From the banks of the Holy River Pamba, one among the forty four rivers of Kerala. The river considered sacred by devotees, have not travelled very far. It is still very near to the origin. But, it has got contaminated. Contaminated to the extent that, the Pilgrim has to depend on the water available in the pipe to quench his thirst.

From the banks of the Holy River Pamba, one among the forty four rivers of Kerala. The river considered sacred by devotees, have not travelled very far. It is still very near to the origin. But, it has got contaminated. Contaminated to the extent that, the Pilgrim has to depend on the water available in the pipe to quench his thirst.

Venue: India International Centre, New Delhi.
Date:  19-26, June 2014

 by : Krishna Kumar , Special Correspondent at  Deccan Herald

In February this year, a female elephant was found dead in the Periyar West division in the Pathanamthitta district of Kerala, along one of the pilgrim routes to the hill shrine of Lord Ayyappa in Sabarimala. In the autopsy, it was found that the elephant had consumed about two kilos of plastic refuse, including carry bags, food packets and wrappers, apart from aluminium foils, leading to intestinal blockage that caused the death.

The two-month mandalam season of Sabarimala pilgrimage had ended in January, leaving behind a trail of non-degradable waste dumped by the teeming millions. The death — another grim pointer to the impact of plastic waste on the region’s wildlife and ecology — did trigger action from the Forest Department officials who have, yet again, mooted a ban on plastic along the pilgrimage routes. But the officials are together when they say the start has to come from within; the pilgrim has to be aware that what he discards is a disruption that could tilt the balance of life in the wild.

Whole deal

Bangalore-based photographer N P Jayan is making a compelling case for curbs on littering in and around Sabarimala with a collection of pictures taken in three phases: before, during and after the pilgrimage season. After the Pullumedu tragedy of 2011 that killed 106 Sabarimala pilgrims, the then Principal Chief Conservator of Forests, T M Manoharan, urged Jayan to start a project where he could raise environmental concerns in the region through his photographs.

“He was familiar with my work in the Silent Valley; the permission for working in the Periyar Tiger Reserve (PTR) was in place and I could work without restrictions. The pictures have been compiled over the last three years,” says Jayan. The PTR falls on the southern Western Ghats is spread around 925 sq km covering the districts of Kottayam, Idukki and Pathanamthitta. The temple that hosts millions of pilgrims every year is situated in PTR’s buffer zone.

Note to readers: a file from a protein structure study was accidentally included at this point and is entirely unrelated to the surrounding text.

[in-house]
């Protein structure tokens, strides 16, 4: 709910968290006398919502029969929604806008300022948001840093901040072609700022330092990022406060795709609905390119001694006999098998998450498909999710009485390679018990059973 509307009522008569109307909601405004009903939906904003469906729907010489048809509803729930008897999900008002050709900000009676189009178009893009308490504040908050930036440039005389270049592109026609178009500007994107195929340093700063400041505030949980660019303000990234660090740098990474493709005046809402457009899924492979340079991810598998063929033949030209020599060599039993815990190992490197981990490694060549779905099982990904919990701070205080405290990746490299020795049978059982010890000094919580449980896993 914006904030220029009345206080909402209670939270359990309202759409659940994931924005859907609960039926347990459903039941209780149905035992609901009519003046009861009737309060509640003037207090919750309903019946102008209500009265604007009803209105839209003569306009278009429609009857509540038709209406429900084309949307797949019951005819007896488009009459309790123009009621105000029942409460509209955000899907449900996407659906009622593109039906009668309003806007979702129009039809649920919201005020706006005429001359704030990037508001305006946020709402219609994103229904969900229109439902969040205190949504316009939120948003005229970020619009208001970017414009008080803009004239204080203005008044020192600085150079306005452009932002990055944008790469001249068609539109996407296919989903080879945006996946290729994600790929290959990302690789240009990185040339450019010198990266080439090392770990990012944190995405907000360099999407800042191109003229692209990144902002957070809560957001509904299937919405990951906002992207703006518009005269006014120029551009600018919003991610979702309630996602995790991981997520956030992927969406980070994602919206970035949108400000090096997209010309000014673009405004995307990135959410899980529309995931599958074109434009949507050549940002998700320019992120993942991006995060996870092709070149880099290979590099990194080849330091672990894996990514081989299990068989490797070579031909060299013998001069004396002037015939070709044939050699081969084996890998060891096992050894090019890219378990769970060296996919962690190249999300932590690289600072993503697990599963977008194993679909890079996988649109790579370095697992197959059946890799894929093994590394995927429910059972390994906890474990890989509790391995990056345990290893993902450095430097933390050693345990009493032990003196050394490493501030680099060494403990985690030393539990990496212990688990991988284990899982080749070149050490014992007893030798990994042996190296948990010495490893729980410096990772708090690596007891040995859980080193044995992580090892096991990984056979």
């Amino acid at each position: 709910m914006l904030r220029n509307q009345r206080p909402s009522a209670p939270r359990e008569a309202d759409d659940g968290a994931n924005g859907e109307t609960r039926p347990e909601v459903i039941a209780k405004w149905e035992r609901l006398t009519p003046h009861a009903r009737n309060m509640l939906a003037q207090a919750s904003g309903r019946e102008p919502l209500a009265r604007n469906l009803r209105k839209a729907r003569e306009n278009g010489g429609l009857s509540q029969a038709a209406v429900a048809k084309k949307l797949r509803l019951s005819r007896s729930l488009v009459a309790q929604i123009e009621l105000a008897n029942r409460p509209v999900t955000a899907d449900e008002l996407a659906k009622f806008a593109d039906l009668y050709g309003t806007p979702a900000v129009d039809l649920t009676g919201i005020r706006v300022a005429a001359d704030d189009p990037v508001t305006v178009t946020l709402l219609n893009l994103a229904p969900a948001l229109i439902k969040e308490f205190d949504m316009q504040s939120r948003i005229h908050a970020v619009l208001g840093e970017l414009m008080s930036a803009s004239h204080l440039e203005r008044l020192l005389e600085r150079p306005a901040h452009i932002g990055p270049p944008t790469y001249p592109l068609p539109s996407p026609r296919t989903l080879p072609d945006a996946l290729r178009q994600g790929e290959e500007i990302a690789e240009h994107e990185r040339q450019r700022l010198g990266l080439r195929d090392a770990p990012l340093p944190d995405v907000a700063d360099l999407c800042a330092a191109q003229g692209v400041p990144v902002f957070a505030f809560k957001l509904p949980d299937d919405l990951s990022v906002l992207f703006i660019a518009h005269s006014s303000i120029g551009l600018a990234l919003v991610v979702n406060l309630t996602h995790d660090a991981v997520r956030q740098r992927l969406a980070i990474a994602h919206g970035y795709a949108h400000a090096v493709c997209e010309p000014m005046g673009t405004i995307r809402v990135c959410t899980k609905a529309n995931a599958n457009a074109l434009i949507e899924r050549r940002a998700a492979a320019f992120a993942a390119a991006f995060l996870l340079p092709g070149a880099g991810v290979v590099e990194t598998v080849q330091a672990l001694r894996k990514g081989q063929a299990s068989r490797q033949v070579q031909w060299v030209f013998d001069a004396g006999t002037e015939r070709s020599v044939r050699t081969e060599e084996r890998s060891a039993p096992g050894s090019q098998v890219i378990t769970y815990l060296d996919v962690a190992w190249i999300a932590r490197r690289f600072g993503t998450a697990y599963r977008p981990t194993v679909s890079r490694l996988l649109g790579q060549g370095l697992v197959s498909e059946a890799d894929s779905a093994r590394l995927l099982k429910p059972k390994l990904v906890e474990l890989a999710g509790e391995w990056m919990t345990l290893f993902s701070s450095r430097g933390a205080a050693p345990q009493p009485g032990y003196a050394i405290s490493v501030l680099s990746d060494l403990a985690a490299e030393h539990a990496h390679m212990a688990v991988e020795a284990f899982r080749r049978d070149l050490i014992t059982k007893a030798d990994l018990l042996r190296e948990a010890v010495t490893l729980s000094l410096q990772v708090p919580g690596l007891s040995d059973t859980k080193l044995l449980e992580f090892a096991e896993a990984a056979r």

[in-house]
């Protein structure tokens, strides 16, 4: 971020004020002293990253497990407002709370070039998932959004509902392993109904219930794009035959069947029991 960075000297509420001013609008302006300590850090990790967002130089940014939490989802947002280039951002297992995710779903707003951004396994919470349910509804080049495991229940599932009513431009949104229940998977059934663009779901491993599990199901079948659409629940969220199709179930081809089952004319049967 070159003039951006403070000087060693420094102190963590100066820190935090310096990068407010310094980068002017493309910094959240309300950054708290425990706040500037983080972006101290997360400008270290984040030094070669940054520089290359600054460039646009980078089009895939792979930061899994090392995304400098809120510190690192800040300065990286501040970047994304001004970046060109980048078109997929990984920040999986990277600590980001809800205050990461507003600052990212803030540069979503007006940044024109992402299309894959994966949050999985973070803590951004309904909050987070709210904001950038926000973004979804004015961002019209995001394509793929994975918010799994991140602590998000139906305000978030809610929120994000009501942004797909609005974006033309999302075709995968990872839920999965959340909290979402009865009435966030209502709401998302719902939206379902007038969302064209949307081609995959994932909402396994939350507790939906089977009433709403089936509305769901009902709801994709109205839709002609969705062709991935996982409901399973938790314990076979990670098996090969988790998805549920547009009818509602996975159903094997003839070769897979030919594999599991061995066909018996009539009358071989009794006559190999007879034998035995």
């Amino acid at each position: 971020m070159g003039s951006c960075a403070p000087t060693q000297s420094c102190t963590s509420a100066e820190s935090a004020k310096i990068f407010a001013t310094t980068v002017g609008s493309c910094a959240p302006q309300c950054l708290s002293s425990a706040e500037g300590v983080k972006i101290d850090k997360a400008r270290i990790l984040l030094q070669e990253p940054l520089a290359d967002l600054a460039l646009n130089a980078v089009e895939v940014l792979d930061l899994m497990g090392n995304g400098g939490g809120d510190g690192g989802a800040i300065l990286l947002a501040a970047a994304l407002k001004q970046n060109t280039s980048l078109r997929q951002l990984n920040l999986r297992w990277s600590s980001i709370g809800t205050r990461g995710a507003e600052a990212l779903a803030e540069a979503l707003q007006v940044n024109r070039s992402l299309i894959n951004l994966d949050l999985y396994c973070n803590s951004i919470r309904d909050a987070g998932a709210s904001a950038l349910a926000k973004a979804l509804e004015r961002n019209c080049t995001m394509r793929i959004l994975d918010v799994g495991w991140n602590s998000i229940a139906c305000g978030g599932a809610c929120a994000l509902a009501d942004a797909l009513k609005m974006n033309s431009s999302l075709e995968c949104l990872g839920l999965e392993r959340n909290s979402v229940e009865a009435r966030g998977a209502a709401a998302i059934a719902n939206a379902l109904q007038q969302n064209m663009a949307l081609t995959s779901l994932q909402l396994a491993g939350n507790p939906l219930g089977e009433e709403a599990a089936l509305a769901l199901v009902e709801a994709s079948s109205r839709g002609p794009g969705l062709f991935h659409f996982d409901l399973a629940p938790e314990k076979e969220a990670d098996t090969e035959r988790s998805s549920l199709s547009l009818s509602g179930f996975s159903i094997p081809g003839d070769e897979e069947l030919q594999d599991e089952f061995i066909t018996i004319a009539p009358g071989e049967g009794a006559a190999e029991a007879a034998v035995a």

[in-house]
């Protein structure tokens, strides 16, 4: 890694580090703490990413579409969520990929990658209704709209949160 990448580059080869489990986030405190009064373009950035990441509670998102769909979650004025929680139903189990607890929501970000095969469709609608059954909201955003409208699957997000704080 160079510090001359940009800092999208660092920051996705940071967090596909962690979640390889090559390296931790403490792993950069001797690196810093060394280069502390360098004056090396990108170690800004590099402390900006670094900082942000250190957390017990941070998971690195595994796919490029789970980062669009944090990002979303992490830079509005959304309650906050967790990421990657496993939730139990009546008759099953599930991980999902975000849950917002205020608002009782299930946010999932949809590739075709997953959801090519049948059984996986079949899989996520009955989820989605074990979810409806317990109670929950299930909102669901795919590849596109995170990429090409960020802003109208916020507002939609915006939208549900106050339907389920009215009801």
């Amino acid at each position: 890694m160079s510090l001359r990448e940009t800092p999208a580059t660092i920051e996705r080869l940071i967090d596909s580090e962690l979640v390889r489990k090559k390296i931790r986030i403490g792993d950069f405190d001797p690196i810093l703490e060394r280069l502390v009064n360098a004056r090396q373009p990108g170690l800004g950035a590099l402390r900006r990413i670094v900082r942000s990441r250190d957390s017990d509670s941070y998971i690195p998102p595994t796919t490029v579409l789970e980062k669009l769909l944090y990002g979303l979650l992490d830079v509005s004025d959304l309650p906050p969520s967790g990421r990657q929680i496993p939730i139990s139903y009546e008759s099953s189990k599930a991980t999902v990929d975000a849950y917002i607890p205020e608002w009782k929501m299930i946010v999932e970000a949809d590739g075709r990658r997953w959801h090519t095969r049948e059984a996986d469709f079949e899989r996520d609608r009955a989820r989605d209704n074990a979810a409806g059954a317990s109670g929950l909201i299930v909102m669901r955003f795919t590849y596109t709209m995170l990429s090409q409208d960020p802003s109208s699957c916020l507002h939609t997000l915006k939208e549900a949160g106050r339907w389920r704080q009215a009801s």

Photo-activist

Jayan, who comes with more than two decades of experience — both as an independent and press photographer — calls himself a ‘photo-activist’ with a great interest in nature. He’s also a believer who has climbed the hills as one among the millions of devout Ayyappans.

His photographs trace this story in riveting contrasts: hundreds move in a cluttered space to be one with the Lord, elephants roam green stretches, used and discarded clothes float in heaps on River Pampa, the sannidhanam set against tranquil, cloud-capped mountains.

The PTR has been awarded for the management of its biodiversity. Initiatives including eco-development committees have also led to better environmental conservation in the region. But a lack of coordination towards eco-friendly development and frequent run-ins between the Forest Department and the Travancore Devaswom Board (TDB) that runs the temple over development plans have led to a deadlock.

Jayan, however, looks beyond the administrative issues and pitches his project as a kindler of awareness. “Apart from plastic refuse, there is the issue of overflowing public toilets and abysmal sanitation standards maintained during the peak season. The officials can only do their bit; the real push has to come as individual efforts. Through an exhibition of the photographs, I hope to create a space for similar initiatives that talk directly to the people on the issue,” Jayan says.

V Gopinathan, Principal Chief Conservator of Forests (PCCF) and Chief Wildlife Warden, says plastic found in animal droppings in PTR point to a serious threat on the region’s ecology. “The administrative will is critical but the pilgrims themselves have to be aware of the long-term impact of their actions. They are stakeholders in development of the region. We also have to develop a model of restriction where the polluter pays,” the PCCF says.

Push towards change

Jayan was 17 when he started out with his camera. “I studied in a little tribal school in Wayanad. As children, we used to eat bird meat. But a slide presentation made by ornithologist P K Uthaman at the school initiated me into a new world. Later, he also became my guru. I hope these photographs make a similar push towards change,” he adds.

The rains and wildlife have been recurring themes in Jayan’s work, but he refuses to be bracketed in specialties — “I’m not a wildlife photographer but I know that the forest can only have what it’s meant to have.”

The India International Centre is hosting Jayan’s exhibition — titled ‘Thathwamasi’ — of 100 pictures taken as part of the project, from June 19 to 26, in New Delhi.

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